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First Impressions: Annika from Germany

Introducing someone to South Africa for the very first time is one of the best ways to experience your own home country – appreciating a place like a first time visitor truly makes it that much more special. It is with this in mind that we started our First Impressions interview series… asking various international travellers what their very first impressions were of South Africa!

Today it’s the turn of Annika Ziehen from Germany who writes about her travels over at The Midnight Blue Elephant

She write about solo travel, adventure travel and luxury travel. She loves to tell funny stories and sharing the unique places and experiences she uncovers on her travels around the world. Read on below to find out more about how her love affair with South Africa began…

So let’s get to know Annika and find out more about her first impressions of South Africa…

When did you first visit South Africa?
When I was 16 which was in… uhm… 1996.

What had you heard about the country before you boarded your flight?
I just knew that I had family there who loved it so much that they emigrated decades ago and never looked back. I was also told that it gets so hot there that the candles would melt off the Christmas tree – something I really wanted to see for myself (never did!).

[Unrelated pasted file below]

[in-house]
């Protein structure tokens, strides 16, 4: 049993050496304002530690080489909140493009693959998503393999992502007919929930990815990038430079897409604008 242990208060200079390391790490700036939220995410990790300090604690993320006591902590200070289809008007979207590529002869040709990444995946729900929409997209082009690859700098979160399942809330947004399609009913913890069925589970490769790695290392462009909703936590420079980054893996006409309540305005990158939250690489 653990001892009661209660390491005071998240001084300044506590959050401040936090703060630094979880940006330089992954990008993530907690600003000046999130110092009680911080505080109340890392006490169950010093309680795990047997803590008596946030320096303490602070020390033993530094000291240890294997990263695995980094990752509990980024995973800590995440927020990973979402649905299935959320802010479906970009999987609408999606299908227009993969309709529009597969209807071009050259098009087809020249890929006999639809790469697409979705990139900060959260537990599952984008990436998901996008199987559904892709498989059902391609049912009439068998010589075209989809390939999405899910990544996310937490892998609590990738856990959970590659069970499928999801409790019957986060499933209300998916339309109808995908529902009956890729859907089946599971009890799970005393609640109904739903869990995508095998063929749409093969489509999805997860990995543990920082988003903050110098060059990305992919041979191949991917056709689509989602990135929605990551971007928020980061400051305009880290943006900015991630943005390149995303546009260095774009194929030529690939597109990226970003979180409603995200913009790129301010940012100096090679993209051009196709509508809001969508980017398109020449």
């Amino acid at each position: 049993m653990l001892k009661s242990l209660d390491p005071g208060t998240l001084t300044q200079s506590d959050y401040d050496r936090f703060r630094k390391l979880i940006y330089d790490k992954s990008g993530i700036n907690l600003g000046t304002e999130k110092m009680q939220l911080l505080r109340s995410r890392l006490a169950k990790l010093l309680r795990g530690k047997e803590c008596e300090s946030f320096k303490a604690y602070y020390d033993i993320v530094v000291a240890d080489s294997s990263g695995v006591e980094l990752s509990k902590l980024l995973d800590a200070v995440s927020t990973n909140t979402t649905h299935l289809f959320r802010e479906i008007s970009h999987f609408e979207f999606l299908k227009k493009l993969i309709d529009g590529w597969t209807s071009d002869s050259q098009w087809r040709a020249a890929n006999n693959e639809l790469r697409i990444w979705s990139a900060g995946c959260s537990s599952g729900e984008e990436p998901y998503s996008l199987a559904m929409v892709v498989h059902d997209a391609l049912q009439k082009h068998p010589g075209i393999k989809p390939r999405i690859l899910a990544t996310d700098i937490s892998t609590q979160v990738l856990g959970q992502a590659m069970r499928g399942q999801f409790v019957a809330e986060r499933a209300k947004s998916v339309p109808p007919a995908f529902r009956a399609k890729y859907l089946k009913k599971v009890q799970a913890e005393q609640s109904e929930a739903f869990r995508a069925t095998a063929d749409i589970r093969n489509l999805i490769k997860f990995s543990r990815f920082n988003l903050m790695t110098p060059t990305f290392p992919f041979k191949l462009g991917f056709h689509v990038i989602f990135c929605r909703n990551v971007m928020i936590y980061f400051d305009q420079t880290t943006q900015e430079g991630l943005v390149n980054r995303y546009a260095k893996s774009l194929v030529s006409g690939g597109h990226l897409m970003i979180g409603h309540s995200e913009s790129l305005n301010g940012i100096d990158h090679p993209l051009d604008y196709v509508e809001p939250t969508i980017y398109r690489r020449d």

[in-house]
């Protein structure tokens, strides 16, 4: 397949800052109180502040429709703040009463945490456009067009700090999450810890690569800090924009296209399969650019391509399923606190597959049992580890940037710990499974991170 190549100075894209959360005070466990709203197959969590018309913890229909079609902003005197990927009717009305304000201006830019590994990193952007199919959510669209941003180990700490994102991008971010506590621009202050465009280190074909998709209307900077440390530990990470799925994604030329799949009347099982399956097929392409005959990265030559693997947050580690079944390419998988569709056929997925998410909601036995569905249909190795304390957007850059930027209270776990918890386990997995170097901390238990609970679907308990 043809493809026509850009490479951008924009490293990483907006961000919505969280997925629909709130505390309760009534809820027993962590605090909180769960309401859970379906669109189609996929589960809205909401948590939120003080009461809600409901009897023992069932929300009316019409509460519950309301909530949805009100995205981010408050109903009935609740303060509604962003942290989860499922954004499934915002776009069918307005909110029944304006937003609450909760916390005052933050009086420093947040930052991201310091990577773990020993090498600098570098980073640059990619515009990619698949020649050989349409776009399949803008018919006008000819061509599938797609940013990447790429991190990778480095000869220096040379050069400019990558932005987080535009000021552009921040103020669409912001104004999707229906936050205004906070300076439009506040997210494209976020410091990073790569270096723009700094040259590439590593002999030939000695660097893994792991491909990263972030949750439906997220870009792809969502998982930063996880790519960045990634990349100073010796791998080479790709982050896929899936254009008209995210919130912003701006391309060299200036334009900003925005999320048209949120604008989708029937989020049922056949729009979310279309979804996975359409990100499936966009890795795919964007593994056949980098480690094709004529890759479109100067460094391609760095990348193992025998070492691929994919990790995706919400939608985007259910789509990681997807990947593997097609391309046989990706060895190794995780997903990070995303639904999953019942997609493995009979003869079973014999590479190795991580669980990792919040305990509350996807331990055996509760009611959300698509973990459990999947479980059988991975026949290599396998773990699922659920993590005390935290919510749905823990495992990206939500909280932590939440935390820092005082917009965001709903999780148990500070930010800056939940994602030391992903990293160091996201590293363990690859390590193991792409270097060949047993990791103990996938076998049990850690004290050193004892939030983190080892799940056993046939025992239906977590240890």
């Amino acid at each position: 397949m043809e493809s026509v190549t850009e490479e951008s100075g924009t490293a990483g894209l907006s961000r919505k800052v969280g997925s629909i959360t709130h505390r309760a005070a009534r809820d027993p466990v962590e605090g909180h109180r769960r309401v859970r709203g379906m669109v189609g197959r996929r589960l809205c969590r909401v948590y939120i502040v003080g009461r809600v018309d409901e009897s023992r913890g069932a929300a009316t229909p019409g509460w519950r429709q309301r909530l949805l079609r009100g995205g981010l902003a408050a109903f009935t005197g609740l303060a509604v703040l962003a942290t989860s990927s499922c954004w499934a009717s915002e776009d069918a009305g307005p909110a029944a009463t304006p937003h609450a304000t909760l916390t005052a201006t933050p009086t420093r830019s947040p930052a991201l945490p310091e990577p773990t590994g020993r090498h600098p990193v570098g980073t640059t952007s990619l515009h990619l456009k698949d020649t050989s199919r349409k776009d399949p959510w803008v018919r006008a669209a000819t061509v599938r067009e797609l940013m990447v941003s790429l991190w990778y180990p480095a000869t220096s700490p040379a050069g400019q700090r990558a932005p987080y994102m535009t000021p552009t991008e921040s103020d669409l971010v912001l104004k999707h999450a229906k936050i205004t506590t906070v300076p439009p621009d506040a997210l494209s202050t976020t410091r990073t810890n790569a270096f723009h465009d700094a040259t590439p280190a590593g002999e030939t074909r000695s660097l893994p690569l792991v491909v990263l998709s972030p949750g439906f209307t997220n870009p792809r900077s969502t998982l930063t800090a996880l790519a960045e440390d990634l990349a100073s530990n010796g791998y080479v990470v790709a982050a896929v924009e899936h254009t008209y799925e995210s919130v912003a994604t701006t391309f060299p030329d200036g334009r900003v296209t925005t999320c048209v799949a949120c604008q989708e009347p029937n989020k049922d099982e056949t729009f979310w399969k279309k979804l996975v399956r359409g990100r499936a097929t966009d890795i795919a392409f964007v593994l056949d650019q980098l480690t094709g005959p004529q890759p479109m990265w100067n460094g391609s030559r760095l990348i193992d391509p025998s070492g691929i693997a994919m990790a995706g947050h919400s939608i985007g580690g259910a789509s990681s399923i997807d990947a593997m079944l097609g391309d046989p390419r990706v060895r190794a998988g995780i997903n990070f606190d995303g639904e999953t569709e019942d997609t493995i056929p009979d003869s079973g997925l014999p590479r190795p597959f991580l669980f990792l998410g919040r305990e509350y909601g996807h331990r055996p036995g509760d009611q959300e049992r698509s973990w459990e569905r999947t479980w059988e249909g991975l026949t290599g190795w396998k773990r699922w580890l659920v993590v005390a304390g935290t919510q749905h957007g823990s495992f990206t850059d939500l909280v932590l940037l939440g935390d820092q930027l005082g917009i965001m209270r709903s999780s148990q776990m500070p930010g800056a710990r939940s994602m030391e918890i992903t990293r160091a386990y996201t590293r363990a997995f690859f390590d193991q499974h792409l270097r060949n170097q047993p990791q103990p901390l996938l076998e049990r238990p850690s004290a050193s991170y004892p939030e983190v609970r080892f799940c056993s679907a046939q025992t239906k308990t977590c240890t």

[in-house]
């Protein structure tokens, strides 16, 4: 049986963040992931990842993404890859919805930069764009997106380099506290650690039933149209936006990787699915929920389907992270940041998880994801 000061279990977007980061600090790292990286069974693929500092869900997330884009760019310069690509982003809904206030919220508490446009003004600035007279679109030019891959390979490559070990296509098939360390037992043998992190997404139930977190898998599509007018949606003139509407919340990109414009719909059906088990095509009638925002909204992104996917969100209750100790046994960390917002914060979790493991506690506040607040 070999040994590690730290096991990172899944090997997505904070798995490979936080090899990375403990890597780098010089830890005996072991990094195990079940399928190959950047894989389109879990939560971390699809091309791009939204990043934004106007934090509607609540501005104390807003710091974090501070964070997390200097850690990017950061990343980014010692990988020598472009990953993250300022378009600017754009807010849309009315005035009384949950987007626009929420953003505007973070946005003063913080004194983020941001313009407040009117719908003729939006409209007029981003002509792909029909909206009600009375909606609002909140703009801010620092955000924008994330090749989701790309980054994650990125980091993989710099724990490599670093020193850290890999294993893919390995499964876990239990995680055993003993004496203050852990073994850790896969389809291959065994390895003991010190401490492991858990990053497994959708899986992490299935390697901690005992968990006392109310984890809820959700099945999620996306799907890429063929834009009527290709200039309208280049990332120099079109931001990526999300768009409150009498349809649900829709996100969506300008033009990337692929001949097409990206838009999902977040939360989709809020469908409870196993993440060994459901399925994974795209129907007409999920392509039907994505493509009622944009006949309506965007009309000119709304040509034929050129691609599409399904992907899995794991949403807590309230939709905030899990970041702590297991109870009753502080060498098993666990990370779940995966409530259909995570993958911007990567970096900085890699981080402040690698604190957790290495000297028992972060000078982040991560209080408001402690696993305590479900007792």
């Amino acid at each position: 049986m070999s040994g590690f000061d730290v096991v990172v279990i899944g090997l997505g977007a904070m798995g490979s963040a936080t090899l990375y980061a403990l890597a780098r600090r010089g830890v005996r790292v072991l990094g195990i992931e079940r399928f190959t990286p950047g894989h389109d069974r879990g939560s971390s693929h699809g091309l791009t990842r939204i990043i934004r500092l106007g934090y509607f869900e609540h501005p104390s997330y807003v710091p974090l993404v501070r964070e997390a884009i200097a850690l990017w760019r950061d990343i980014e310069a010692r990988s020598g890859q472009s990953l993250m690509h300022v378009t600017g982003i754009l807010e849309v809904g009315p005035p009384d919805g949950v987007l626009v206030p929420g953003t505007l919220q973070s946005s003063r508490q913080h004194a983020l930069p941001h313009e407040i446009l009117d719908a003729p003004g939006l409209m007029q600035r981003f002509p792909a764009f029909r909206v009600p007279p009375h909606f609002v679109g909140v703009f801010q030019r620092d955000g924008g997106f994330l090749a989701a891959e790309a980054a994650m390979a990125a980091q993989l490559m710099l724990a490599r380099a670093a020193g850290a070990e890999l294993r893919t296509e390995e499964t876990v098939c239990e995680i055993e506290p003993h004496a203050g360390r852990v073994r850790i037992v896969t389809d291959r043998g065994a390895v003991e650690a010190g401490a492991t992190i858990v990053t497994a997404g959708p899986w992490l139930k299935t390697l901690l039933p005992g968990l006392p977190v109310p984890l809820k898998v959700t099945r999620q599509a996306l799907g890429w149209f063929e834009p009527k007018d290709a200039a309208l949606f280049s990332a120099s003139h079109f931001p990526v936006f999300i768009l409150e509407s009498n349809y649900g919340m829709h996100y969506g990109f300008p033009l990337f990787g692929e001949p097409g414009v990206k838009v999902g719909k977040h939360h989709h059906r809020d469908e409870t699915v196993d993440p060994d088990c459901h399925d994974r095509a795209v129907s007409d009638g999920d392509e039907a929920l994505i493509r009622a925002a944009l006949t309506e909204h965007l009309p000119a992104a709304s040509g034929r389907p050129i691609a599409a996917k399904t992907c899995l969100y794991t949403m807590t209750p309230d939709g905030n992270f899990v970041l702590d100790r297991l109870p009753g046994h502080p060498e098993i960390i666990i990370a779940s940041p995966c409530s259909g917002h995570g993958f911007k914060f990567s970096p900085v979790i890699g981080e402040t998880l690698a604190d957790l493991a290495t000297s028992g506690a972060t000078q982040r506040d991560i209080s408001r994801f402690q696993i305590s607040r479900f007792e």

What motivated your first visit to SA?
I think I was just jealous because all my German cousins got to go and visit our South African family in Cape Town and since that sounded wonderfully exotic I convinced my parents that I should go too. It happened that my sister had just returned from a year of living and working in SA so she came with me as my chaperone.

What were your feelings/ emotions about visiting South Africa before leaving home?
I don’t remember when I first visited, but I returned to visit again when I was 28, basically moving from New York to Cape Town on an Oprah-inspired whim. I was deeply unhappy, borderline depressed in New York and Cape Town felt like it would be my salvation and in a way it was.

How did you feel coming in to land on South African soil?
My cousin was due to fetch me from the airport and I was so nervous that I wouldn’t recognize her since we had last seen each other as children. Afterward, she told me that she was worried about the same and had considered taking a name sign. But it wasn’t necessary – we immediately recognized each other and it felt like coming home.

What was an experience you had on your first day?
I looked over the ocean and the Sea Point pool and started to smoke again because I was so nervous being in my new home 🙂

What were your first impressions – the smell, sound, sights that struck you?
I remember having breakfast on my aunt’s patio in Claremont, Cape Town. We had mango and croissants which felt utterly luxurious to eat on a regular weekday and I remember looking up at the sky. It seemed so incredibly blue and very different from home and I told my sister that I thought it to be bluer than blue. She dismissed my enthusiasm and said, no it is just blue. But to me, she got it wrong and I will never forget that South Africa’s sky is bluer than blue and somehow wider, more open, allowing me to breathe and be.

Where did you explore first?